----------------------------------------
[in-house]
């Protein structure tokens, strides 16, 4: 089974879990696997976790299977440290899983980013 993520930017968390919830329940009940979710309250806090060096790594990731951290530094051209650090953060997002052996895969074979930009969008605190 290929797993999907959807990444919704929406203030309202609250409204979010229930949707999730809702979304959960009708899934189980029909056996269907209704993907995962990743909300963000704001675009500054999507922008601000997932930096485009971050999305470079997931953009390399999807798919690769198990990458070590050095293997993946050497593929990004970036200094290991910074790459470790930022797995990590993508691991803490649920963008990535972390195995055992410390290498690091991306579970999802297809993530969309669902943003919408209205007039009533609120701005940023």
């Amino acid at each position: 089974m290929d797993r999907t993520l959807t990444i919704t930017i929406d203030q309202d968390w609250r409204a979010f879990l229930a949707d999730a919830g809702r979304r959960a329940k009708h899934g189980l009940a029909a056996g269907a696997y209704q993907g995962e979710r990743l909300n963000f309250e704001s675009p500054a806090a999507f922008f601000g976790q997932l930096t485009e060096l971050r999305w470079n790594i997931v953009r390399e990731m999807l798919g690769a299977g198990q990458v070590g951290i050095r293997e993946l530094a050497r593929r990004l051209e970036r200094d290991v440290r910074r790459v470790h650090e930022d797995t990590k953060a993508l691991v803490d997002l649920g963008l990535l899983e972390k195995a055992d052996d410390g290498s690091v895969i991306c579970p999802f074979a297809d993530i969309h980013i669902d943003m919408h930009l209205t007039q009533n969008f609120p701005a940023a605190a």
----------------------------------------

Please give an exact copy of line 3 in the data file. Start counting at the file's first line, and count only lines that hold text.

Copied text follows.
């Amino acid at each position: 089974m290929d797993r999907t993520l959807t990444i919704t930017i929406d203030q309202d968390w609250r409204a979010f879990l229930a949707d999730a919830g809702r979304r959960a329940k009708h899934g189980l009940a029909a056996g269907a696997y209704q993907g995962e979710r990743l909300n963000f309250e704001s675009p500054a806090a999507f922008f601000g976790q997932l930096t485009e060096l971050r999305w470079n790594i997931v953009r390399e990731m999807l798919g690769a299977g198990q990458v070590g951290i050095r293997e993946l530094a050497r593929r990004l051209e970036r200094d290991v440290r910074r790459v470790h650090e930022d797995t990590k953060a993508l691991v803490d997002l649920g963008l990535l899983e972390k195995a055992d052996d410390g290498s690091v895969i991306c579970p999802f074979a297809d993530i969309h980013i669902d943003m919408h930009l209205t007039q009533n969008f609120p701005a940023a605190a």